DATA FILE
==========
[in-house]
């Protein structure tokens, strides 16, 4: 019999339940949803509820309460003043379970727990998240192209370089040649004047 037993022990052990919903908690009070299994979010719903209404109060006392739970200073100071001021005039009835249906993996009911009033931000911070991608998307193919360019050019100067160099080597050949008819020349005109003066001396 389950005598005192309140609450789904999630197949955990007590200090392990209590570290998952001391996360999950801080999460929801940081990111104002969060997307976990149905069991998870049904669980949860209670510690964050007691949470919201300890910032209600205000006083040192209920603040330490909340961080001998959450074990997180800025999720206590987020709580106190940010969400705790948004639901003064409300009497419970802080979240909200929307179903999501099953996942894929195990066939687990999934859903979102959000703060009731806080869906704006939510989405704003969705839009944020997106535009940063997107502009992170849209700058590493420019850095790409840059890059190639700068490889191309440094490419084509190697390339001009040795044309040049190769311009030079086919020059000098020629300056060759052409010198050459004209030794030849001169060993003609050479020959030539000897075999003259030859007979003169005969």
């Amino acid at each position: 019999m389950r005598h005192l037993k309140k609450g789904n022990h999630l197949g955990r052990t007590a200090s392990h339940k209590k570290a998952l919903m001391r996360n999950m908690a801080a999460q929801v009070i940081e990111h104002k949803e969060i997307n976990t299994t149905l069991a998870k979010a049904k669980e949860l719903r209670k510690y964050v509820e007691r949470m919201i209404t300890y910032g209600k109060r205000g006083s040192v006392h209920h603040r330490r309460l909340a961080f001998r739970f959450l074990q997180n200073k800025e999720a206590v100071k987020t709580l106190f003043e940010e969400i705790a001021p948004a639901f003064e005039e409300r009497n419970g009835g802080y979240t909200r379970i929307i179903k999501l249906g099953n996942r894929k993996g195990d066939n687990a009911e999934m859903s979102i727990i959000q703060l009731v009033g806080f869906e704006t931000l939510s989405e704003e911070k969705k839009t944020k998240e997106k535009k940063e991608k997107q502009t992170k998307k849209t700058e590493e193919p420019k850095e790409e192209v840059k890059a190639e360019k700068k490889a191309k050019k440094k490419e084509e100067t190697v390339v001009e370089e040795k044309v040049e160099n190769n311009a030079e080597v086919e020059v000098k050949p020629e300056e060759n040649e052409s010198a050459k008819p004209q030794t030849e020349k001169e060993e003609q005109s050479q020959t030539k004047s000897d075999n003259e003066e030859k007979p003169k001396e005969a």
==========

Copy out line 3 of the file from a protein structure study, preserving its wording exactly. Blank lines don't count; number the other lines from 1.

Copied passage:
């Amino acid at each position: 019999m389950r005598h005192l037993k309140k609450g789904n022990h999630l197949g955990r052990t007590a200090s392990h339940k209590k570290a998952l919903m001391r996360n999950m908690a801080a999460q929801v009070i940081e990111h104002k949803e969060i997307n976990t299994t149905l069991a998870k979010a049904k669980e949860l719903r209670k510690y964050v509820e007691r949470m919201i209404t300890y910032g209600k109060r205000g006083s040192v006392h209920h603040r330490r309460l909340a961080f001998r739970f959450l074990q997180n200073k800025e999720a206590v100071k987020t709580l106190f003043e940010e969400i705790a001021p948004a639901f003064e005039e409300r009497n419970g009835g802080y979240t909200r379970i929307i179903k999501l249906g099953n996942r894929k993996g195990d066939n687990a009911e999934m859903s979102i727990i959000q703060l009731v009033g806080f869906e704006t931000l939510s989405e704003e911070k969705k839009t944020k998240e997106k535009k940063e991608k997107q502009t992170k998307k849209t700058e590493e193919p420019k850095e790409e192209v840059k890059a190639e360019k700068k490889a191309k050019k440094k490419e084509e100067t190697v390339v001009e370089e040795k044309v040049e160099n190769n311009a030079e080597v086919e020059v000098k050949p020629e300056e060759n040649e052409s010198a050459k008819p004209q030794t030849e020349k001169e060993e003609q005109s050479q020959t030539k004047s000897d075999n003259e003066e030859k007979p003169k001396e005969a």